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The Fifties
By John Chaplin

Last of the Old Brigade:
The original Aub Lawson at West Ham in 1947

 

The Golden Age of Speedway was over. The story of the sport in the decade between 1950 and 1959 is one of steady but precipitous decline.

From an early post-war high of 37 clubs and almost 10,000,000 paying customers in 1951, it had reached an all-time, rock bottom low of a mere nine functioning first class teams in 1959, plus a hotch-potch Southern Area League of five teams.

After the luxury of three thriving divisions in the Fabulous Forties, by the end of the decade the sole surviving National League consisted of Wimbledon, which enjoyed its own golden age in that period with five league titles, four National Trophy wins as well as Dons carrying off four individual World Championships, Leicester, Coventry, Norwich, Southampton, Poole, Oxford, Swindon and - propping them up uncharacteristically - the most famous club of all, Belle Vue, wooden spoonists for the first time in their long history (though their Second Division side, Belle Vue II, were on the way to the same dubious honour in 1939 when it all had to stop for a war).

It was a case of how the mighty were felled, all down the line.

The old originals were on the way out. At the start of the decade the trailblazer of the younger brigade, Australia's Graham Warren, was number one in Stenners World Rankings.

Clinging on close behind him were Jack Parker (England), Aub Lawson (Australia) and Tommy Price (England) who, a year earlier, had become the nation's first World Champion.

Way down in eighth place was Jack's brother Norman and finally, the last two representatives of the pre-war veterans still going strong were the stylish Alec Statham (England) at 14 and Ron Clarke (England) at 15.

The ranks in between were filled with the bright newcomers who had at last outridden the old order: Ken 'White Ghost' LeBreton (Australia), Fred Williams (Wales), Cyril Roger, Eric French and Cyril Brine (England), Jack Young (Australia), Wally Green and Bert Roger (England).

By the end of the decade the only pre-war class act remaining in the front rank of the sport was Aub Lawson, third in the World Championship in 1958 and, amazingly at the age of 45, topping the Norwich score chart ahead of the man whose record of success was not to be equalled by speedway racing's high achievers for the best part of a further two decades, Sweden's Ove Fundin.

The light of the magnificent Blond Bombshell Warren was eventually dimmed to a mere glimmer among Coventry's National Reserve League scorers, and the only other speedway dinosaur remaining in the saddle was Wal Morton at Ipswich in the Southern Area League.

It is important to recall the atmosphere of the sport in those days. The power base was London, with its five major First division tracks, Wimbledon, West Ham, New Cross, Wembley and Harringay. It may be hard to credit nowadays but then, on every news stand on most London street corners, which now offer only glossy lifestyle, girlie, information technology, fashion and celebrity magazines, there was as rich a variety of publications devoted to the sport.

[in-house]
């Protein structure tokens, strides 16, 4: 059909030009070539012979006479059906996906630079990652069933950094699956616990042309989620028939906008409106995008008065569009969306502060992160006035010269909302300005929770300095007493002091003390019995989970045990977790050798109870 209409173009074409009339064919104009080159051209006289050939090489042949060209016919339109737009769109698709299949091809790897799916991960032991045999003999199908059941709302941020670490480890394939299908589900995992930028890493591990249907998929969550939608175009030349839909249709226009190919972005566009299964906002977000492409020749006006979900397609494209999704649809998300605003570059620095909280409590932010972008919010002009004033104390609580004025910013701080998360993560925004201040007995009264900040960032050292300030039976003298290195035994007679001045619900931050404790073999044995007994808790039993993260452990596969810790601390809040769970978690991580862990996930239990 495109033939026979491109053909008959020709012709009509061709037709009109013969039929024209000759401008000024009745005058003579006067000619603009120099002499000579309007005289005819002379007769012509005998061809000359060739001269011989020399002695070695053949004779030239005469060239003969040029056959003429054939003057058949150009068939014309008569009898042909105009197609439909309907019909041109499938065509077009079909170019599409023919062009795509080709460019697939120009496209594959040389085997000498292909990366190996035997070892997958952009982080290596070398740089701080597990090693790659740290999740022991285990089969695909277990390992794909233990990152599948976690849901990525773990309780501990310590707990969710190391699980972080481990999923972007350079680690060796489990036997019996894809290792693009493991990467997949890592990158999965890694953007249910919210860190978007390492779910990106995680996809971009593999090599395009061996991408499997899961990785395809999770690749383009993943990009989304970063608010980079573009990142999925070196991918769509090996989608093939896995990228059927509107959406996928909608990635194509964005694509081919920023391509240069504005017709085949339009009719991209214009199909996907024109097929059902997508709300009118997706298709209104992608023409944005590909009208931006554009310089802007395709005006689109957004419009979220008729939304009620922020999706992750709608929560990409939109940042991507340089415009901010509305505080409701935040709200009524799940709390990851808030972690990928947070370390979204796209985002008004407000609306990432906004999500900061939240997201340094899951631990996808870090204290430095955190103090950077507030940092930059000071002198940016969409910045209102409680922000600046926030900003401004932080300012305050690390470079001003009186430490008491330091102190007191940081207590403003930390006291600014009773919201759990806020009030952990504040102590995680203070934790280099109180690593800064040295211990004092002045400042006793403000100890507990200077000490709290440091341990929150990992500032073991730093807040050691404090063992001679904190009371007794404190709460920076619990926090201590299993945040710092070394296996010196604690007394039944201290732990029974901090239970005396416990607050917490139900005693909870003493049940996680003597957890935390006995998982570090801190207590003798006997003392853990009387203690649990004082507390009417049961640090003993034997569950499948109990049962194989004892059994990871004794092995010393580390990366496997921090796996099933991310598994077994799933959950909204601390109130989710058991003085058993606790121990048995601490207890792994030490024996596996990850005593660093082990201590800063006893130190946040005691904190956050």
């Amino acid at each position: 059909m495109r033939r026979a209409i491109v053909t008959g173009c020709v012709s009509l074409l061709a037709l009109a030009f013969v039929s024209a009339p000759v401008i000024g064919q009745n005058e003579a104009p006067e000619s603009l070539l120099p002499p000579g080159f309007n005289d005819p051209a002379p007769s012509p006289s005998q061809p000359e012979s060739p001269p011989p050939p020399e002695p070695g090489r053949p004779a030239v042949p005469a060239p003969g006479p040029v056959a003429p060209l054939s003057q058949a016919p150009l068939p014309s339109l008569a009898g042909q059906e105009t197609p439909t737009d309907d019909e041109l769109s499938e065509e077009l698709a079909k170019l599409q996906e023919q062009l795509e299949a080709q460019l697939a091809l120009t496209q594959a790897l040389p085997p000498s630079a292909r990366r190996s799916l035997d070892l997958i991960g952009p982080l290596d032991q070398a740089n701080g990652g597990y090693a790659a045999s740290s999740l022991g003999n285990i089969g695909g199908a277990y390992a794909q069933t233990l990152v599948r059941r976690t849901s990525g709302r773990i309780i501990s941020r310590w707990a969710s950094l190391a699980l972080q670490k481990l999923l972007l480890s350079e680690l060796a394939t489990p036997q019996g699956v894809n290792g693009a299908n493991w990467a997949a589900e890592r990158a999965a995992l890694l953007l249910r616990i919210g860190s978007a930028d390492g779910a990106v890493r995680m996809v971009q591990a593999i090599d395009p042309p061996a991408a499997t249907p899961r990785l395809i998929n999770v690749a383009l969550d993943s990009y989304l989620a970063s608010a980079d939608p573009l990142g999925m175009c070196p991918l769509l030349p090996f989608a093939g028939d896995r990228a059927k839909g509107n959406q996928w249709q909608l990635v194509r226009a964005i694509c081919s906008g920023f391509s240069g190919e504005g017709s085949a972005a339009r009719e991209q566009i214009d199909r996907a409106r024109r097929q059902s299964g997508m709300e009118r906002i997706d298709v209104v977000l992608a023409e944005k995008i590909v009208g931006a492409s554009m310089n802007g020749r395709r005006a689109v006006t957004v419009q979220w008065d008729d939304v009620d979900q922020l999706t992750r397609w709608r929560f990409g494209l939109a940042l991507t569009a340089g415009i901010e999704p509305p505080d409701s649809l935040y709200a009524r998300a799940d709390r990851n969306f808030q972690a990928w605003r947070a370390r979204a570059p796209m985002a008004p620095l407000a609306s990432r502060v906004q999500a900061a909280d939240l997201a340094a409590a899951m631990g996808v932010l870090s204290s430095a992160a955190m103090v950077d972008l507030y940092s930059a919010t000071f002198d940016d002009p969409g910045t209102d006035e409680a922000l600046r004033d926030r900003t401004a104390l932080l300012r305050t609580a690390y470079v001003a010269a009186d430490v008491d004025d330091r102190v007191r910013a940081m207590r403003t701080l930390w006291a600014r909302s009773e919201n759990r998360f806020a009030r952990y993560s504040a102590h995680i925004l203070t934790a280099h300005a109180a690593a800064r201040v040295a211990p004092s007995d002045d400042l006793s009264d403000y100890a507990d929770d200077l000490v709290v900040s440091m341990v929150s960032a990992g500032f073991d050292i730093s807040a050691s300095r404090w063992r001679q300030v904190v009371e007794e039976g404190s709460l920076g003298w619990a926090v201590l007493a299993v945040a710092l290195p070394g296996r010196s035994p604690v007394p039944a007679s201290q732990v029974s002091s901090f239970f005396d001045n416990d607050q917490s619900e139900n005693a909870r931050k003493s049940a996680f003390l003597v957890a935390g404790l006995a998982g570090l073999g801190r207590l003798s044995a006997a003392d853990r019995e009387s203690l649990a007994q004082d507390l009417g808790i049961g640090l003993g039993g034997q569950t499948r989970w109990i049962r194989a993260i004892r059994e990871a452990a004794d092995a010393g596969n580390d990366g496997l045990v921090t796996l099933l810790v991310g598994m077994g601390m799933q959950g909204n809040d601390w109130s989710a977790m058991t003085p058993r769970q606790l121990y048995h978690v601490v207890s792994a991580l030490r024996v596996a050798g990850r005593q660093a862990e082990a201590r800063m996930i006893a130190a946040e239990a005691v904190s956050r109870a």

Speedway News, Speedway Reporter, The Broadsider, Speedway Gazette, Speedway World . . . it was a cornucopia of speedway literature.

The Speedway Control Board, which was the sport's controlling body - there was no promoters' association - was under the chairmanship of Lt. Col. R. Vernon C. Brook. The secretary was a T.W. Loughborough and other committee members were G.R. Allan, C. Marians, S.T. Huggett and the legendary 'eccentric scientist' Professor A.M. Low. The clubs were represented by Sir Arthur Elvin of Wembley, John S. Hoskins of Glagow Ashfield and Newcastle, and Les Marshall of Birmingham, Cradley and Tamworth.

As you can see, the men in the 'bunkers', the promoters who actually risked their financial wellbeing running speedway tracks, were controlled by men of the 'Establishment' and therefore had little or no say over their own livelihoods.

Furthermore, there was an organisation called the Speedway Riders Association (SRA), the very powerful riders union, which in those days enjoyed a virtual closed shop membership and strictly limited the number of foreign riders allowed to race for British teams. It was the SRA which gave American Ernie Roccio a month 'to establish himself as a rider worthy of senior class racing' when he joined Wimbledon in 1950, not the promoter who signed him, Ronnie Greene.

But as speedway stood on the brink of the slippery slope, what were the causes that brought about the eventual appalling shrinkage?

For the four seasons following the war, the awestruck newcomers to speedway racing, of which I was one, had packed the terraces up and down the country allowing the sport to bask in such glorious popularity as it had never known in all of its entire previous 22 year history.

Those were the days, my friends. We thought they'd never end.

But speedway was then a comparatively young sport which had only just reached its majority. The great practitioners, the supreme artists of the cinder tracks - for that is what they raced on in those days, thick, deep, black cinders - were the star turns. They were our heroes, our idols, our knights, our living, breathing sporting legends.

They had pioneered the game, and transformed it from its wild and humble beginnings as a virtual 20th century novelty into a slick and infinitely exciting modern form of mass entertainment.